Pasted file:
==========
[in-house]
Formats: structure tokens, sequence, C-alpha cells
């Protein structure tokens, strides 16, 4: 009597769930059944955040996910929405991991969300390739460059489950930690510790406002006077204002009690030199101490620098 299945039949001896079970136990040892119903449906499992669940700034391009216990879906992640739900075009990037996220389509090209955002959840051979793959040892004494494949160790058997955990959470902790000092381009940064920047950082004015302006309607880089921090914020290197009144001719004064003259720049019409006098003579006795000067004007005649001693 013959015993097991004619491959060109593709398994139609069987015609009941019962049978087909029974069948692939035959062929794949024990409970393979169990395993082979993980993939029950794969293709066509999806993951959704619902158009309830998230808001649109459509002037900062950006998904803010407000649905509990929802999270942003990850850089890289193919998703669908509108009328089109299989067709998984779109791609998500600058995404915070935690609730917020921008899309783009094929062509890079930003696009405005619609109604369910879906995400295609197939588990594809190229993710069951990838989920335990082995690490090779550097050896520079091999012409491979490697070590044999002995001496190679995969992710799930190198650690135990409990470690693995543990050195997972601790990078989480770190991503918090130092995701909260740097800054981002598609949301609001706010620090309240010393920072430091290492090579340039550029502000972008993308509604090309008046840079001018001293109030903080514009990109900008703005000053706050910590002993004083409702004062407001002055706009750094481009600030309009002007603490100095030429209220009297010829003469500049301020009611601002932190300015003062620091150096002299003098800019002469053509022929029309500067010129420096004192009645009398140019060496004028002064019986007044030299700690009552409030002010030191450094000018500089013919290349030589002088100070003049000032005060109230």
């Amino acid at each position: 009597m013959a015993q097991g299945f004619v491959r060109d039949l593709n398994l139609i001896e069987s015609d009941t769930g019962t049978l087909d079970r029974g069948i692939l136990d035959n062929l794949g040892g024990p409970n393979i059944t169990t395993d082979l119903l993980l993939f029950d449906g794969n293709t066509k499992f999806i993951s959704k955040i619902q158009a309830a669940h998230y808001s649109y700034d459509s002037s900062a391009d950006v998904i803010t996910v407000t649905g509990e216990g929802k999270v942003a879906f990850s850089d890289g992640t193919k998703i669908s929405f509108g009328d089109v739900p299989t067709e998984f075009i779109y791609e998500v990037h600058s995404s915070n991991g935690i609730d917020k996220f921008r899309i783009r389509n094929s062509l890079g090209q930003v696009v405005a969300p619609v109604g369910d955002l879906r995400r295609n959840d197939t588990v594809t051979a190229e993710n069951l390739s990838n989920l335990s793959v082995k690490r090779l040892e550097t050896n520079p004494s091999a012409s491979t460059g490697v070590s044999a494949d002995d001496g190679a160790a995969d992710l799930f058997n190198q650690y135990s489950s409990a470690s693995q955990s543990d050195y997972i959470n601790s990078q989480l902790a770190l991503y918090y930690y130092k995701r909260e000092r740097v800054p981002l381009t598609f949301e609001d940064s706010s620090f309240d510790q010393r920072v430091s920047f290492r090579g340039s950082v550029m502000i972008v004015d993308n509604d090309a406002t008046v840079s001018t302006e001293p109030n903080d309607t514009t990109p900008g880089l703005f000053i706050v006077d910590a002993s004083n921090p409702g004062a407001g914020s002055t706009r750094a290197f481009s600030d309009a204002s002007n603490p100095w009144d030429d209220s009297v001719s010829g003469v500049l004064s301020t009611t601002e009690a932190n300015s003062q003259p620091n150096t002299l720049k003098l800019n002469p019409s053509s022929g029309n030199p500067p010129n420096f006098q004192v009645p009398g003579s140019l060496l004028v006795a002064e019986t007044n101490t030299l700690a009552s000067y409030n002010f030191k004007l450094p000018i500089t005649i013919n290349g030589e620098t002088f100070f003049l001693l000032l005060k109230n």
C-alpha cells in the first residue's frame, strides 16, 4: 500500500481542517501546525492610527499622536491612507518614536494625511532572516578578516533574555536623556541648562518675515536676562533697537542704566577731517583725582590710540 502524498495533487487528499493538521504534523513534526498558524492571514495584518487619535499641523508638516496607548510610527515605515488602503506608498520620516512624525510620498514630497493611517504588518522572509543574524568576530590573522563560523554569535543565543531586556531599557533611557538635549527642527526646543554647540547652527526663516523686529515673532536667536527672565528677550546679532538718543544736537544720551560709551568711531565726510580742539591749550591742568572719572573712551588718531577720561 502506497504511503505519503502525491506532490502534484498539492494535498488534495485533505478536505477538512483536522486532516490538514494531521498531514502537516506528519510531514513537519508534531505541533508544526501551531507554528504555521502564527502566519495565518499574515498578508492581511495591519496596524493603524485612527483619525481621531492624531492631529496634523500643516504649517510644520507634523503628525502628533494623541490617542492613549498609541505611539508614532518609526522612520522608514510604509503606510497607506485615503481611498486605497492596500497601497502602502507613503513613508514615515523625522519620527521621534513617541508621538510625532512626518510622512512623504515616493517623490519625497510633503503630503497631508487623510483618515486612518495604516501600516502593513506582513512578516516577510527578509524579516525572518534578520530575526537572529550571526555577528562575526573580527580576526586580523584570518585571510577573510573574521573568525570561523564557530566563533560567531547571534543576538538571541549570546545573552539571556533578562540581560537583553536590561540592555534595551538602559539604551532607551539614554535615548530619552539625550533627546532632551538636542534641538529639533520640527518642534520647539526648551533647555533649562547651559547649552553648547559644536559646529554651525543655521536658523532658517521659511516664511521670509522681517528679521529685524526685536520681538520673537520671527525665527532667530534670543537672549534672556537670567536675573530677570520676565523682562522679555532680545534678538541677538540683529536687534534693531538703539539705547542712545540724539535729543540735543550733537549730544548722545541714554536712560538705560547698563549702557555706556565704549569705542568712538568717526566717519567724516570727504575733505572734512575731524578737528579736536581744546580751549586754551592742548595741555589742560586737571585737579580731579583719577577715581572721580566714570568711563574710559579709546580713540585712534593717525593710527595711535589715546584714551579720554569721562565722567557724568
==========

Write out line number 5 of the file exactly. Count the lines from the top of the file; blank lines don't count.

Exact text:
C-alpha cells in the first residue's frame, strides 16, 4: 500500500481542517501546525492610527499622536491612507518614536494625511532572516578578516533574555536623556541648562518675515536676562533697537542704566577731517583725582590710540 502524498495533487487528499493538521504534523513534526498558524492571514495584518487619535499641523508638516496607548510610527515605515488602503506608498520620516512624525510620498514630497493611517504588518522572509543574524568576530590573522563560523554569535543565543531586556531599557533611557538635549527642527526646543554647540547652527526663516523686529515673532536667536527672565528677550546679532538718543544736537544720551560709551568711531565726510580742539591749550591742568572719572573712551588718531577720561 502506497504511503505519503502525491506532490502534484498539492494535498488534495485533505478536505477538512483536522486532516490538514494531521498531514502537516506528519510531514513537519508534531505541533508544526501551531507554528504555521502564527502566519495565518499574515498578508492581511495591519496596524493603524485612527483619525481621531492624531492631529496634523500643516504649517510644520507634523503628525502628533494623541490617542492613549498609541505611539508614532518609526522612520522608514510604509503606510497607506485615503481611498486605497492596500497601497502602502507613503513613508514615515523625522519620527521621534513617541508621538510625532512626518510622512512623504515616493517623490519625497510633503503630503497631508487623510483618515486612518495604516501600516502593513506582513512578516516577510527578509524579516525572518534578520530575526537572529550571526555577528562575526573580527580576526586580523584570518585571510577573510573574521573568525570561523564557530566563533560567531547571534543576538538571541549570546545573552539571556533578562540581560537583553536590561540592555534595551538602559539604551532607551539614554535615548530619552539625550533627546532632551538636542534641538529639533520640527518642534520647539526648551533647555533649562547651559547649552553648547559644536559646529554651525543655521536658523532658517521659511516664511521670509522681517528679521529685524526685536520681538520673537520671527525665527532667530534670543537672549534672556537670567536675573530677570520676565523682562522679555532680545534678538541677538540683529536687534534693531538703539539705547542712545540724539535729543540735543550733537549730544548722545541714554536712560538705560547698563549702557555706556565704549569705542568712538568717526566717519567724516570727504575733505572734512575731524578737528579736536581744546580751549586754551592742548595741555589742560586737571585737579580731579583719577577715581572721580566714570568711563574710559579709546580713540585712534593717525593710527595711535589715546584714551579720554569721562565722567557724568